Are Indians feeling the shortage of doctors?
India is short of 600000 doctors. This works out to be approximately 1 doctor for about 1560 people or 1 doctor for 1,634 people. Other statistics on health workers in India are given at this WHO site. Whichever stats you take, they tell you the same thing – India is short of docs.
Indians are not exactly crazy about allopathic medicine
But the figures given above are for allopathic doctors only. More Indians turn to Alternative Medicine (these systems of medicine are approved by the Indian government and also by the WHO) than to allopathic, and this isn’t just because they can’t find any allopathic doctors. They have faith in Homeopathy and Ayurveda. In rural and semi-urban areas this tendency is more pronounced, compounded by the shortage of allopathic doctors. 65 percent of the rural population in India is believed to use alternative medicine for their primary health care needs.
Alternative medicine rules
If you take into account the doctor-per-person ratio of practitioners of both allopathic medicine and alternative medicine, then it’s at 1 doctor to 870 people (Indian government figures). In fact, homeopaths are doing so well in India that the market is expected to increase to over Rs. 26 billion ($650 million) by 2010. Interestingly, alternative medicine is no more the bastion of the east. It is popular in the industrialised nations as well. Here are some interesting faqs from WHO.
- In China, traditional herbal preparations account for 30 percent – 50 percent of the total medicinal consumption.
- In Ghana, Mali, Nigeria and Zambia, the first line of treatment for 60 percent of children with high fever resulting from malaria is the use of herbal medicines at home.
- In Europe, North America and other industrialized regions, over 50 percent of the population have used complementary or alternative medicine at least once.
- 70 percent of the population in Canada have used complementary medicine at least once.
- In Germany, 90 percent of the population have used a natural remedy at some point in their life. Between 1995 and 2000, the number of doctors who had undergone special training in natural remedy medicine had almost doubled to 10 800.
- The global market for herbal medicines currently stands at over US $ 60 billion annually and is growing steadily.
If this seems like an article promoting alternative medicine, well no. What I am trying to say is that the shortage of medical personnel is not being felt as acutely by Indians as much as we are given to believe. Alternative systems of medicine are helping to fill the vacuum.
The quacks are the bad news
Unfortunately, quacks are also rushing in to fill the vacuum. Those with fake degrees. All conmen out to make a fast buck. And what’s scary is that there are more fake doctors in India than genuine ones!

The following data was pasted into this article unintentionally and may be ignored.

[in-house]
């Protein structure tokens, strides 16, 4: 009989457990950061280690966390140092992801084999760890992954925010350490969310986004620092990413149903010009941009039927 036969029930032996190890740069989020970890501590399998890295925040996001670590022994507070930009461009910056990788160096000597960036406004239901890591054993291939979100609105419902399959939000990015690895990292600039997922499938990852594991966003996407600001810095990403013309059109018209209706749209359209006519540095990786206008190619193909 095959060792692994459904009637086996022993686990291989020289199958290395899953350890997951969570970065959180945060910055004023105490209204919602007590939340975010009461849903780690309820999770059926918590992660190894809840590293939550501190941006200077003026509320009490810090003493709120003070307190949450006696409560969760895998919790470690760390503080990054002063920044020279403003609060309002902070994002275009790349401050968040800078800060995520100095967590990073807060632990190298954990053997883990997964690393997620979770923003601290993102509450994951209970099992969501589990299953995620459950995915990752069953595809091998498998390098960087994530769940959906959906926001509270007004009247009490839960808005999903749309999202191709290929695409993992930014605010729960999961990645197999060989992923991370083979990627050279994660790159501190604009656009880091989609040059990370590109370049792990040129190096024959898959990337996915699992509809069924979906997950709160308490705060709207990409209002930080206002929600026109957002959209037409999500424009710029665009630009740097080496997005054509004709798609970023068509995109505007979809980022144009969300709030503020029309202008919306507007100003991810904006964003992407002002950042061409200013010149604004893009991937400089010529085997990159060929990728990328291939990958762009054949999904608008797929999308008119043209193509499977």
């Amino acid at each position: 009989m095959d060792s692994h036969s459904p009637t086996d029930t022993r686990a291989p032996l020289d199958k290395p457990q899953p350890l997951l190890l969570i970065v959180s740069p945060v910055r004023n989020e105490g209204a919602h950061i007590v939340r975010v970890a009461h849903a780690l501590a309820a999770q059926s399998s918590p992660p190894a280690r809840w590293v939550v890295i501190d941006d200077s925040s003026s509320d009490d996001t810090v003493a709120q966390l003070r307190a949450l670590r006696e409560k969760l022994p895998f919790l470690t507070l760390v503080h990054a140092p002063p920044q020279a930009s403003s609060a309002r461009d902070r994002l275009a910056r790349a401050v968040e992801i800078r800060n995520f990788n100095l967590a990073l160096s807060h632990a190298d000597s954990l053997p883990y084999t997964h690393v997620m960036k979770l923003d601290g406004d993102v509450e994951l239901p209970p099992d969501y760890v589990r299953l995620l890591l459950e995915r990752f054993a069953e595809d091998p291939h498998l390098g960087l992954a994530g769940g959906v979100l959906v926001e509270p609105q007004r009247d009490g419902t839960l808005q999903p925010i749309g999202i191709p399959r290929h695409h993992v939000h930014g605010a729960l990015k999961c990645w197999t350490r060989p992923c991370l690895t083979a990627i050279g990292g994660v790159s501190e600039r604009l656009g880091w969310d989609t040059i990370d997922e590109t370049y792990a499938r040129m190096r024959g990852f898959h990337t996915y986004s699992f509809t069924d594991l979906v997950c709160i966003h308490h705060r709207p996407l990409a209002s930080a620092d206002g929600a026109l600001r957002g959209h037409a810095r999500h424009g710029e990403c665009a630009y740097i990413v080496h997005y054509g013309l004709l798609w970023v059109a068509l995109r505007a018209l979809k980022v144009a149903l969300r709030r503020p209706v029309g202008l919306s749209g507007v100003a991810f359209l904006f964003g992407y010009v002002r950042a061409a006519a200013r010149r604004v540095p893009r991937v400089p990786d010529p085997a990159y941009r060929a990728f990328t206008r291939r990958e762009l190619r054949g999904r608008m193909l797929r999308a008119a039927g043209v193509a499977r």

The figures for quacks in just Delhi is estimated to be about 40,000 and I am sure Mumbai beats Delhi due to the sheer volume of its population (13 m at last count, 2001). Many of these ‘doctors’ operate in the slums. They not just misdiagnose, they often prescribe harmful steroids and sell/give away spurious or expired medicine. So if one takes these fake docs into account, then India has plenty of doctors!
Well, some feel that our doctors should stop migrating to foreign shores but what about those in India who choose to practice in the comfort of the city? Anyway, I don’t blame either of the two groups as it’s human nature to want to lead a more comfortable existence and make money. So no judgments here.
But a way out could be to make a year or two of public service mandatory for those who graduate out of government medical school, after taking advantage of the subsidized education in India. It seems reasonable to me, but apparently not to medical students or their parents or even the government. We are moving in the opposite direction. The Maharashtra government has recently “cut down” on the mandatory rural posting due to strong pressure from students and parents.
So does India simply wait until more medical schools are built? We don’t have a shortage of educated people who want to become docs…the problem is that a huge number of students cannot get into government medical schools because of the nerve racking competition and many others cannot afford the high fees of private schools.
The government has this new idea of recognizing graduate medical degrees from Britain, the United States, Canada, Australia, and New Zealand and allowing them to practice here…but how will that help? How many of these students are likely to work in the rural areas? And that’s what we need isn’t it!
The only other way is to give a year of medical training to interested social workers, train them as para-medics. I had read that the government was thinking of implementing such a programme but apparently this idea has been shot down by the medical council.
I hope the government isn’t simply waiting for the problem to sort itself out…waiting for medical schools to increase and plug the shortage…if that is so we are going to have more quacks in the arena… be prepared!
(Both photos are by me. The second one I made in photoshop)
Related Reading: Growth is not leading to development in India
The health scenario in India and medical tourism
Why medical students don’t like to practice in rural areas
Life expectancy and per capita income in India and the world
Shortage of docs leads to high workload and stress
Britain may not want Indian docs but India does